I usually write humor posts here on Catster; I love to celebrate the lighter side of life, particularly where my cats are concerned. With kitties, there’s plenty of material, that’s for sure! Over the last year, however, I’ve been learning how to live with an aging cat, which hasn’t always been light or humorous.
I share my home with three cats: Phoebe is eight, Cosmo is almost 13 and Saffy just turned 14. Although Cosmo and Phoebe appear as spry and healthy as ever, Ms. Saffster seems to be struggling a bit with emotional and physical issues as she’s entered her golden years. And I’m learning as I go. As an adult, I’ve never parented a cat who’s lived past age eight. This aging business is all new to me.
It’s funny: Many people assume that since I predominately write about cats, I must possess expansive knowledge in the health and behavior department. I do not. I consider myself a humor writer who happens to spend a lot of time writing about cats. In most cases, I know about as much as my readers do when it comes to feline health and behavior topics. I feel grateful for the information I’ve picked up from cat health and wellness writers and friends like JaneA Kelley. When my readers come to me with those types of questions, I confidently refer them to her blog and her work here on Catster. I can make you laugh, but you don’t want me telling you how to deal with diabetic cats.
When Phoebe joined our family, she immediately claimed the alpha role among my brood. She was especially hard on Saffy and frequently bullied her. I did what the experts said and made sure Saffy had safe spaces she could call her own, which helped a little bit, but not completely. Over the last couple of years, the anxiety began to take a toll on Saffy, causing bladder inflammation.
The vet put her on antibiotics and we tried flower essences, Feliway (the plug-in and the collar versions), music … you name it, we probably tried it. We gave her extra cuddles and spent one-on-one time with her, but Saffy still couldn’t shake the anxiety. Her bladder issues became recurrent. Finally, the vet recommended she try on a low dose of Prozac. I was apprehensive, but since we felt like we were at the end of our rope, we tried it. It was a miracle drug. I know some didn’t or don’t agree with our choice to go with the Prozac, but it worked, and I don’t regret choosing it.
The relaxing effects of the Prozac, along with the natural process of aging, have made Saffy more sedentary. She never really was an active cat, but became more of a couch potato with the medication. We spend cuddle time with her and help her be as active as her range of comfort allows. She eats grain-free, canned food, but still gained a little weight and seems to be having increasing trouble grooming herself. We brush her every day, but sometimes her butt-fur catches stray poo and we intervene with pet-friendly wet wipes.
Last week, she had quite a bit of poo stuck on her bottom, and we needed more than wipes. My husband and I carefully washed her bottom. To say she was “not a fan” of this process is an understatement. The anxiety of the event led to another bladder incident just a few days later. It had been nearly a year since the last infection. We felt terrible.
In addition to not being able to groom herself as well as she used to, she’s getting some dry skin. I also suspect a little arthritis. I help her onto the bed and gave her a little “step” so she doesn’t have to make the big jump. I’m learning about fish oil supplements and other natural remedies. The key word is learning. Many of my friends have definite ideas of right and wrong when it comes to cat care. I appreciate the advice and, coupled with the guidance from the vet, do what feels right to me.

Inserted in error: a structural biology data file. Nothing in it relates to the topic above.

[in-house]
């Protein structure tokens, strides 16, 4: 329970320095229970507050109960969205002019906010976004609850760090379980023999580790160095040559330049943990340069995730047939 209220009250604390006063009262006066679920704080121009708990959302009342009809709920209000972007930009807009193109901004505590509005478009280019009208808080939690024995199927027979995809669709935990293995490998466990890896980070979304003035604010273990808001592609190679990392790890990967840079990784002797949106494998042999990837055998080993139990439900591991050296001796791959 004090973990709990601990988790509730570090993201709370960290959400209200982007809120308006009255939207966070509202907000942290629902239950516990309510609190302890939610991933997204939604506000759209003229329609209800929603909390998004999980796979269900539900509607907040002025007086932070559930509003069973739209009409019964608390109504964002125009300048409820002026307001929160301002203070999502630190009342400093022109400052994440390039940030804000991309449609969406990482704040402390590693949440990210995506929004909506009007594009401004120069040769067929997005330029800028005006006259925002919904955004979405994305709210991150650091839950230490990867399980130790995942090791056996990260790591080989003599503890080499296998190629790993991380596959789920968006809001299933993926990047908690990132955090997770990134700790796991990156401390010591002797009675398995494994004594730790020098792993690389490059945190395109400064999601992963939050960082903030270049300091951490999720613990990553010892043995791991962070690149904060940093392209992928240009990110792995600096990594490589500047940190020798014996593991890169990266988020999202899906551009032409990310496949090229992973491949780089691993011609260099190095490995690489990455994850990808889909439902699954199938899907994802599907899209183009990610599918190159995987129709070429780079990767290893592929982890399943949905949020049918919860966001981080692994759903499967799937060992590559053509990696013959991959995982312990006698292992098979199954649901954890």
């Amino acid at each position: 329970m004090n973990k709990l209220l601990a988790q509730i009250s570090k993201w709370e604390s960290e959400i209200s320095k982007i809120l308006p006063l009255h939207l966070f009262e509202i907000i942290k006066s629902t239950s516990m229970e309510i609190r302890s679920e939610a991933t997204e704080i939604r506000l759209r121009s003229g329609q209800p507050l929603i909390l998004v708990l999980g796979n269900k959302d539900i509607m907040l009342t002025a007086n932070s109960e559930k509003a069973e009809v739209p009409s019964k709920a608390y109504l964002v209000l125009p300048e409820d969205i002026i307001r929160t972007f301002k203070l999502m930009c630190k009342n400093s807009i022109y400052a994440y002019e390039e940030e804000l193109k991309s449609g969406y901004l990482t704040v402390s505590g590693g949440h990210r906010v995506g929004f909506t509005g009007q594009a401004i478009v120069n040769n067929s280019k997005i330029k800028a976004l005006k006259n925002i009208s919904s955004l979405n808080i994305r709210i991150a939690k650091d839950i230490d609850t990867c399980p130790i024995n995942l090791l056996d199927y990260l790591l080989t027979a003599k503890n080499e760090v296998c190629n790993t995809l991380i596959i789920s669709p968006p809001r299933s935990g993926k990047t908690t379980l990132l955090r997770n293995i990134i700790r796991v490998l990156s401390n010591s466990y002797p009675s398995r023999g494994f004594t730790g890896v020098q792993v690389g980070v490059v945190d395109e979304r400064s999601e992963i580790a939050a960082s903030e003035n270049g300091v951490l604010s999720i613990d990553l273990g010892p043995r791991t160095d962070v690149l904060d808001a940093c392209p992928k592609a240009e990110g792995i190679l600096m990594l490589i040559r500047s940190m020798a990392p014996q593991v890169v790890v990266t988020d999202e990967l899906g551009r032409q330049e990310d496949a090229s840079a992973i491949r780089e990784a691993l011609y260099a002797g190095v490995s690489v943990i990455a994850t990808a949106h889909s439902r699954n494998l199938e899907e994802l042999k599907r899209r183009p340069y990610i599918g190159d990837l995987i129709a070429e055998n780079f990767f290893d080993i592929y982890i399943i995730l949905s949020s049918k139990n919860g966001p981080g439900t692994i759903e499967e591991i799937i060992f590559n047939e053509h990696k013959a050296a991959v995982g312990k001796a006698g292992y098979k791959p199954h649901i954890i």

I know it sounds trite, but living with an aging cat really has been a journey, and sometimes the route is rocky and my map is blurry, but we’re making our way with compassion and lots of learning. Even though caring pet parents may have different ways of addressing the issues of feline aging, I believe we all love our cats and want what’s best for them. And we want Saffy to be comfortable and happy for years to come.
How has aging affected your cat? Tell us in the comments.
Read more on senior cats:
- 5 Reasons Why Senior Cats Are Awesome
- 8 Ways to Make Your SeniorCat’sGolden Years Comfortable
- Your Cat’s Butt Is His Health Barometer
- 8 Tips to Help Your Senior Cat Get the Most Out of Life
- 9 Ways to Ensure Your Senior Cat is Happy and Healthy
Read more by Angie Bailey:
- Do Your Cats Demand Snuggle Time Like Mine?
- Texts from Mittens: The “Antiques Roadshow” Edition
- And Now, 5 Photos of My Cats Caught in the Act
- What Happens When My Cats Tell Me What to Wear
- 5 Ways My Cats Completely Own Me
- My Cats Are Addicts: 5 Reasons They Would Land in Rehab
- Do You Ever Wish You’d Given Your Cat a Different Name?
- What if Cats Held Office Jobs? Worst. Cubicle Mates. EVER!
- 3 Ways You and Your Kids Can Help Big Cats
About the Author: Angie Bailey is an eternal optimist with an adoration of all things silly. Loves pre-adolescent boy humor, puns, making up parody songs, thinking about cats doing people things and The Smiths. Writes Catladyland, a cat humor blog, Texts from Mittens (birthed right here on Catster) and authored whiskerslist: the kitty classifieds, a silly book about cats wheeling and dealing online. Partner in a production company and writes and acts in comedy web series that features sketches and mockumentaries. Mother to two humans and three cats, all of which want her to make them food.